On marriage: 12 Major Lessons God Has Taught Me in 38 Years of Marriage by Mark Altrogge

Resolve conflicts quickly and keep short accounts

Be angry and do not sin; do not let the sun go down on your anger, and give no opportunity to the devil. EPH 4.26-27

Try to resolve conflicts before going to bed. If possible, don’t let them linger. You may need a few minutes to calm down, but try to work things out the same day. When we let anger linger over time it gives the devil the opportunity to lie to us, to foster bitterness, etc.

Sometimes it’s hard and takes a long time to discuss something and try to resolve it the same day, but try to. Early in our marriage someone said, “Keep short accounts.” Don’t let anger linger. Along those lines… (click here to read more)

Good Reads 12.06.17 (on: becoming a Christian, marriage and dementia, and more!)

Here is a collection of good reads gathered from across the internet this past week. Enjoy!

On helping teenagers in church come to their own faith in Christ: How to Become a Christian by Bryan Elliff

The problem was that I couldn’t figure out how to become a Christian. Yes, I knew that you had to repent and believe, that the Holy Spirit had to work in you to give you new life, and that you couldn’t just pray a prayer to “get saved.” But when it came down to the actual logistics of the thing, I was in a bit of a fog. How could I get the Holy Spirit to come work in me? What would it look like for me to decisively repent? I mean, I wasn’t doing drugs or even disobeying my parents, at least not in big ways. And how could I know that I had “believed” with a genuine faith? (click here to read more)

On the temptation to compare ourselves to others while suffering: But Others Have It Worse by Tim Challies

This is our temptation in suffering, to compare it to what others have endured and to downplay our suffering in relation to theirs. “I can’t possibly complain when he has endured that much while I’ve only endured this much.” “Yes, it has been difficult, but then I think of what that other person has endured, and then who am I to complain…”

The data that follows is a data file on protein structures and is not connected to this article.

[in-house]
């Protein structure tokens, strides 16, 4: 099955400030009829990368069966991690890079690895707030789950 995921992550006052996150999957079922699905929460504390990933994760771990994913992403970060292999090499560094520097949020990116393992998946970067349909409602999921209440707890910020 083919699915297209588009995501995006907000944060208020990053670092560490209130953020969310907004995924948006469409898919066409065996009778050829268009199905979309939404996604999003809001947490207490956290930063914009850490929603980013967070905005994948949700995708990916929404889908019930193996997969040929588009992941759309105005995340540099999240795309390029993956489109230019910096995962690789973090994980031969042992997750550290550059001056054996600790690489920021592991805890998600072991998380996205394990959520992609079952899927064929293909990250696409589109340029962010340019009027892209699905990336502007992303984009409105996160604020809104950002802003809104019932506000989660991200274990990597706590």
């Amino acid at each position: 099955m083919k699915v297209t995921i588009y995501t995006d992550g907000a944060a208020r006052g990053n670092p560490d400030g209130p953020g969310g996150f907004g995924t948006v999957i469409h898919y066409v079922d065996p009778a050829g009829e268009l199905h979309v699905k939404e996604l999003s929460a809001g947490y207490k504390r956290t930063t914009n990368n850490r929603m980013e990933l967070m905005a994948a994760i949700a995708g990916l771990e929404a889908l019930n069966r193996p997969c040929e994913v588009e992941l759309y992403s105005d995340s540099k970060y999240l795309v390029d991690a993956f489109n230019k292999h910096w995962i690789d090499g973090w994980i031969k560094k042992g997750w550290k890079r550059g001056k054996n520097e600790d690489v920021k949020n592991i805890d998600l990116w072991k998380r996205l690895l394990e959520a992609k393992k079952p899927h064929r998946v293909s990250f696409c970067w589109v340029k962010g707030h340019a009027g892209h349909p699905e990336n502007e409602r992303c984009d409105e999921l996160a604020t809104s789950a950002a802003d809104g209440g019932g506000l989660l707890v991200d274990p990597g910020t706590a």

This isn’t entirely wrong, is it? Stubbing my toe doesn’t earn me the right to commiserate with someone who has lost a leg. Losing my dog doesn’t equate to losing a child. But that’s not the same as saying those things don’t matter or that they aren’t genuinely painful. That’s not the same as saying those things don’t comprise true suffering. And that’s certainly not the same as saying those things don’t matter to God. (click here to read more)

A testimony on being faithful to one’s spouse during the battle with dementia: One Man’s Story of Faithfully Loving His Wife through Early Onset Dementia by Randy Alcorn

“I love Debbie and know that she still loves and needs me, she just has lost the ability to say it most days. I have to remind myself it is not really her anymore and even though that placates my fear of the loss of our love, it deepens the fear and angst over losing her; the person. But through some mystical, spiritual, emotional bond that ties us, her rare moments of comfort and signs of affection are the purest form of medicine for my soul.” (click here to read more)

On the Christian response to those guilty of sexual assault: Sexual Assault and the Scandal of the Gospel by Trevin Wax

How then should we respond? As Christians, there should be no equivocation or excusing of inappropriate sexual advances or abuse. Lord forbid the world be clearer than the church in naming and shaming evil deeds!

The church must be unflinching in its naming of sin. And yet the church must also not shrink back from the call to repentance. Repentance is the hope-filled call of the gospel: anyone can repent and be restored. Yes, anyone can turn from sin and find forgiveness.

Herein lies the scandal of the gospel. Christians name evil for what it is. Yet we also believe that evil desires and deeds can be confessed and overcome, that sin can be forgiven, and that people can be redeemed. The church is the peculiar society that insists that certain acts the world finds praiseworthy are sinful, while certain sins the world finds unforgivable can be wiped away. (click here to read more)

Marriage and Divorce

“But from the beginning of creation God made them male and female. For this reason a man will leave his father and mother and the two will become one flesh. So they are no longer two, but one flesh. Therefore, what God has joined together, let no one separate.” ~ Jesus, Mark 10:6-9 (CSB)

Marriage was the first institution of society that God gave to humanity. When there were only two people, Adam and Eve, and no cities, neighborhoods, or governments, God gave us marriage.

God designed marriage to be a source of joy, intimacy, and fellowship between a husband and wife in a lifelong bond. Marriage is such an important aspect of the human story that Paul relates it to the relationship between Jesus and the church in Ephesians 5, and John sees eternity kickoff with the marriage supper of the Lamb in Revelation 19.

Yet, when Adam and Eve chose sin over God in Genesis 3, it impacted everything, including marriage.

Sin and the hardness of heart is why, Jesus said, Moses permitted divorce papers (Mark 10:5); but now that he had come to deal with sin, Jesus called his followers to a higher ideal—a return to what God designed in creation. We still do not live in a perfect world, so Jesus and Paul allow for a sinless divorce on behalf of the injured party in cases such as adultery or spousal abandonment (Matthew 19:9, 1 Corinthians 7:10-16).